Heritage on the State of Our Union

Tonight President Obama will deliver his first State of the Union Address. Rumors in Washington are that the President will pivot his messaging to focus on jobs and the economy and will pit the American people versus Wall Street.

Since taking the oath of office just over a year ago, the President passed a so-called “economic stimulus,” bailed out the U.S. automakers, administered a “cash for clunkers” program, and continued the Wall Street bailout program.

Over that time, The Heritage Foundation has been tracking the Obama “jobs deficit” – a measurement of the jobs President Obama said we would have by now versus our actual employment numbers. The deficit now stands at 7.7 million jobs as of December.

 At this point, the President’s agenda still includes a tax on banks, so-called “green jobs” from a cap and trade/EPA regulatory plan that would at the same time eliminate millions of current jobs, allowing the Bush tax cuts to expire, and a government takeover of one-sixth of the economy – also known as health care reform.

He did, however, propose a modest “spending freeze”  for the next three years. Unfortunately, this freeze will do little to reduce more than a trillion dollars of debt his Administration added with the 2009 “stimulus” and bloated first year annual spending bills.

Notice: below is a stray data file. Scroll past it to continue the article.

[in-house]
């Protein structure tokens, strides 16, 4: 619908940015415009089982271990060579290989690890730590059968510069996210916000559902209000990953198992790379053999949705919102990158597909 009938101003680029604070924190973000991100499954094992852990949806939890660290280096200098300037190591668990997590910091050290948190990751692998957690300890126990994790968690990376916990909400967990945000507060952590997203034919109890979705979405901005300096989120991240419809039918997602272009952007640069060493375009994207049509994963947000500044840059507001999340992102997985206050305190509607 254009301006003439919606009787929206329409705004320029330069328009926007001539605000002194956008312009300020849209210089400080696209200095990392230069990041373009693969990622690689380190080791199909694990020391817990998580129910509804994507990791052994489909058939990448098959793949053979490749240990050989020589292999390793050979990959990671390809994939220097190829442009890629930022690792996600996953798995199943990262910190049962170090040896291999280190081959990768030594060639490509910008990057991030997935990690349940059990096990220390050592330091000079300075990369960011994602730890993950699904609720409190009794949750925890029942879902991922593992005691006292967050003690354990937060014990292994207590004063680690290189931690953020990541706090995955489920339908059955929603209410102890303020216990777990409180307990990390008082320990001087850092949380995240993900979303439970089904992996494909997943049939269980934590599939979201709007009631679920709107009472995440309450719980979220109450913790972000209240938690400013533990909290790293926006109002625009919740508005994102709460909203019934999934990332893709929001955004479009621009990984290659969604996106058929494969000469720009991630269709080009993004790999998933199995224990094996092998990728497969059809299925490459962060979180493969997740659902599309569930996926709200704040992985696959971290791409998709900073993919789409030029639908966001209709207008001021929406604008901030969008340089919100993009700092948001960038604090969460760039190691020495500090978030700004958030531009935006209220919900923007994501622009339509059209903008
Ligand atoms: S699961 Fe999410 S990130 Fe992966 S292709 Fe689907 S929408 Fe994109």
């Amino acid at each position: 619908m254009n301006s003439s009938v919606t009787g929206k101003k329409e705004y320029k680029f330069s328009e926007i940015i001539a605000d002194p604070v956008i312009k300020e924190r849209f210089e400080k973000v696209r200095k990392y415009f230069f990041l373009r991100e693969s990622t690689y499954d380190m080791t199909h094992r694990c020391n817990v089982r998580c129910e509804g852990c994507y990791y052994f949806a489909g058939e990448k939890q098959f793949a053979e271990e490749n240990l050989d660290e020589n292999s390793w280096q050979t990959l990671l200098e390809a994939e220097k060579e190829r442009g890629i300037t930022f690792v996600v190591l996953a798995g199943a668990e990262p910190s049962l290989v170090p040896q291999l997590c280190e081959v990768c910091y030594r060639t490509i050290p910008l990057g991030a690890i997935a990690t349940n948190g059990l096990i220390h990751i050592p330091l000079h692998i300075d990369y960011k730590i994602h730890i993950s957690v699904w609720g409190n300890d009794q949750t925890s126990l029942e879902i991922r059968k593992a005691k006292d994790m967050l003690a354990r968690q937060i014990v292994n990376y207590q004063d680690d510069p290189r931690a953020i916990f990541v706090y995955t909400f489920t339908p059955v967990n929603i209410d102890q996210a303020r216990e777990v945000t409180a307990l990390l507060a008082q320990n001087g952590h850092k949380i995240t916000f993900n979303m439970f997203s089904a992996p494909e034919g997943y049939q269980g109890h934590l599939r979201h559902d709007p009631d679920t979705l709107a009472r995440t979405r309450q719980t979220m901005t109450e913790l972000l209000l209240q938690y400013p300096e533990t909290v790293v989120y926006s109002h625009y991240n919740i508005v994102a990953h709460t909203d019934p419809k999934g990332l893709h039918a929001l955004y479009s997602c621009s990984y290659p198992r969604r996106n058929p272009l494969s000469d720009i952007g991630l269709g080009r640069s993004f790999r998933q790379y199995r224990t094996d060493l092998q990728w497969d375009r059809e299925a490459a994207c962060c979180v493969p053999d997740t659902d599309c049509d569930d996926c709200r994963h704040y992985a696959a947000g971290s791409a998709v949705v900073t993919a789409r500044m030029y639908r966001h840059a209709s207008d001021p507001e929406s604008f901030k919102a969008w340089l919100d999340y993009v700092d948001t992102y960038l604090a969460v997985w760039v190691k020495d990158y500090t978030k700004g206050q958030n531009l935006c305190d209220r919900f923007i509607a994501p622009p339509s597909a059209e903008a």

Be sure to check out Heritage’s blog – The Foundry on Wednesday night and Thursday morning for our complete analysis of the President’s speech.

You can start by reading a commentary from Heritage’s President, Dr. Edwin Feulner, on the The State of Our Union.

If you are on twitter, you can join the Heritage State of the Union conversation by using the hashtag #Heritagesotu.

If you are on facebook, you can join the live chat on our wall starting at 8:30pm. www.facebook.com/heritagefoundation

In conjunction with the Wall Street Journal, Heritage has also just released our 2010 Index of Economic Freedom. The United States fell from 6th in last year’s rankings to 8th this year. We are no longer judged to be “free” when it comes to economic conditions, but instead we are now “mostly free.” (Imagine if our National Anthem would now be sung, “o’er the land of the mostly free.”)

The full text and data associated with the rankings are found on our website here.